Full TGIF Record # 286349
Item 1 of 1
DOI:10.1016/j.ufug.2017.01.011
Web URL(s):http://www.sciencedirect.com/science/article/pii/S1618866716302370
    Last checked: 07/11/2017
    Access conditions: Item is within a limited-access website
Publication Type:
i
Refereed
Author(s):Knot, Pavel; Hrabe, Frantisek; Hejduk, Stanislav; Skladanka, Jiri; Kvasnovsky, Michal; Hodulikova, Lucia; Caslavova, Iva; Horky, Pavel
Author Affiliation:Department of Animal Nutrition and Forage Production, Faculty of Agronomy, Mendel University in Brno, Brno, Czechia
Title:The impacts of different management practices on botanical composition, quality, colour and growth of urban lawns
Section:Turfgrass - Towards sustainability and perfection for aesthetic, recreational and sports
Other records with the "Turfgrass - Towards sustainability and perfection for aesthetic, recreational and sports" Section
Source:Urban Forestry & Urban Greening. Vol. 26, August 2017, p. 178-183.
# of Pages:6
Publishing Information:Jena, Germany: Urban & Fischer
Keywords:TIC Keywords: Botanical composition; Growth analysis; Lawn care industry trends; Lawn maintenance; Maintenance practices; Mowing; Mulching; Nitrogen level; Turfgrass quality; Urban landscaping
Abstract/Contents:"Mulching has increasingly become a standard method used in maintaining low-input lawns. This can be attributed to cost-savings, as these maintenance systems do not require loading and hauling of grass clippings. It is also possible to reduce the amount of nitrogen (N) fertilization and thus save on fertilizer costs. The effects of mowing management and rate of nitrogen fertilization on quality and growth of urban lawns were studied in a field trial during 2007-2012 on lawns newly sown in autumn 2006 and consisting of a grass-legume mixture (Lolium perenne 25%, Poa pratensis 25%, Festuca rubra 30%, Festuca ovina 5%, Anthoxanthum odoratum 5%, Cynosurus cristatus 5%, Trifolium repens 3%, Lotus corniculatus 2%). Nitrogen was used at three application levels: 0, 50 and 100 kg of N ha-1 year-1. Swards were cut to a height of 40 mm five times annually and mulched to the same height. Mulching significantly affected the botanical composition of lawns, wherein a decrease in the portion of legumes (from 32% to 19.1%) was observed. The returned grass matter supported a significant increase in the grass component in the lawns (from 57.8% to 69.7% of total). When the clippings were returned, quality remained the same. Returned clippings had a positive impact on colour and increased the height of cut swards significantly. Application of nitrogen decreased the share of legumes, supported the grass component, statistically increased quality, improved colour, and increased sward height. The results show that returning grass clippings through mulching is beneficial. In any case, it is necessary to apply at least a basal amount of mineral fertilizer in order to preserve the quality of urban lawns over the long term."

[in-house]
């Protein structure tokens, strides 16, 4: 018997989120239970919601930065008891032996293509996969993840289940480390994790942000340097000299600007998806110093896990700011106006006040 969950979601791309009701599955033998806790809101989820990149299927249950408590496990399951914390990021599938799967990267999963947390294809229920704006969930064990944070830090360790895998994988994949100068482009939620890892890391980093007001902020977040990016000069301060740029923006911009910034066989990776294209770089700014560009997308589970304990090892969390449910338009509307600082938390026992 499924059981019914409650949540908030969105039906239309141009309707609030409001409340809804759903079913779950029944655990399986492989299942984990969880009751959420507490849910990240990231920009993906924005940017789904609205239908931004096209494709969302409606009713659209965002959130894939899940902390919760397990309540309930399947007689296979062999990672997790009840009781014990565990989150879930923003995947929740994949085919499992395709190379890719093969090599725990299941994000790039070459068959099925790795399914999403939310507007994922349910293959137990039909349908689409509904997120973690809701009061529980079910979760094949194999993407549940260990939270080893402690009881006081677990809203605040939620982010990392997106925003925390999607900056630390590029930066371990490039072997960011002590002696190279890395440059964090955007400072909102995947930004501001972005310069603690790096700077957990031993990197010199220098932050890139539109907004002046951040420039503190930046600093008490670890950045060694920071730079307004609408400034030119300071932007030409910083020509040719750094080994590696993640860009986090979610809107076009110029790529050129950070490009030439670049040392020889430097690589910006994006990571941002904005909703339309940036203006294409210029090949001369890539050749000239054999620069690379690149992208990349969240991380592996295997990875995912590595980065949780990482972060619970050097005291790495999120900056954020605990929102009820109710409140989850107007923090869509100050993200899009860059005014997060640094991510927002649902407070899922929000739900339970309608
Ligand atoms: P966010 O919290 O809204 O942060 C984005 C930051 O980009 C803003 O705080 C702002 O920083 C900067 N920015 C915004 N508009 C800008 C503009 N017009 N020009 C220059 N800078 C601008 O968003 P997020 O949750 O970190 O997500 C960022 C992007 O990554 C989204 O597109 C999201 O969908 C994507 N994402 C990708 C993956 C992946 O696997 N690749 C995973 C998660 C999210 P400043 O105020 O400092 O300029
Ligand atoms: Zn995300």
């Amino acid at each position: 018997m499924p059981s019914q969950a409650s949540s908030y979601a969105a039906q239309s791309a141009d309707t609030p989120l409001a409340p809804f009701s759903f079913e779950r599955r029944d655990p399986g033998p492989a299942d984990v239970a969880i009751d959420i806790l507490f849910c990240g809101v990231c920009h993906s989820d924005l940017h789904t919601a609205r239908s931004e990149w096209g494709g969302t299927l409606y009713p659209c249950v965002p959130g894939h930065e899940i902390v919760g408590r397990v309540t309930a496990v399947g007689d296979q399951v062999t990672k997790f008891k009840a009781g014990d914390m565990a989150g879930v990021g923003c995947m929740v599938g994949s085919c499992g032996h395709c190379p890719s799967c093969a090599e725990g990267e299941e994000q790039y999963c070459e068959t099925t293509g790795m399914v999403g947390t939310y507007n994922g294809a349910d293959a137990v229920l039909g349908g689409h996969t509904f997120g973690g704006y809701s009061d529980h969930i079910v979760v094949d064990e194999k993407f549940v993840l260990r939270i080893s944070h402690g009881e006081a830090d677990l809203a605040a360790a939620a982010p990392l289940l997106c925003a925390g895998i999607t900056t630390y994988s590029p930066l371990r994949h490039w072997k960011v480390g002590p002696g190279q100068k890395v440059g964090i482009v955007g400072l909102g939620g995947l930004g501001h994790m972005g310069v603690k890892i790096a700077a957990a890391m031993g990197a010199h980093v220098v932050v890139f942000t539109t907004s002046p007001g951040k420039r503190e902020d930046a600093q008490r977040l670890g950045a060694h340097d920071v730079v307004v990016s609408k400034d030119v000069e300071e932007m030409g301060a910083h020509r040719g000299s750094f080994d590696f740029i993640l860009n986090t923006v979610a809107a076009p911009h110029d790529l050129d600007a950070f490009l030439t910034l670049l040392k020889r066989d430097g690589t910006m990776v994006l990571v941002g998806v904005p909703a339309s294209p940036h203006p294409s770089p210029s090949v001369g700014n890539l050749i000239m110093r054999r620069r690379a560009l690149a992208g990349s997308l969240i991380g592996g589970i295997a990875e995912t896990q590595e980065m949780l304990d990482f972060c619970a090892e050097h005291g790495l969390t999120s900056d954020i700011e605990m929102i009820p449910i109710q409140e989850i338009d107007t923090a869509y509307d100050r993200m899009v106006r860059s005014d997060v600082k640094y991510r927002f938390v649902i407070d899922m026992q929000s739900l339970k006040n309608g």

Language:English
References:34
Note:Tables
Graphs
ASA/CSSA/SSSA Citation (Crop Science-Like - may be incomplete):
Knot, P., F. Hrabě, S. Hejduk, J. Skladanka, M. Kvasnovsky, L. Hodulikova, et al. 2017. The impacts of different management practices on botanical composition, quality, colour and growth of urban lawns. Urban Forestry & Urban Greening. 26:p. 178-183.
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DOI: 10.1016/j.ufug.2017.01.011
Web URL(s):
http://www.sciencedirect.com/science/article/pii/S1618866716302370
    Last checked: 07/11/2017
    Access conditions: Item is within a limited-access website
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MSU catalog number: b5268048~S1a
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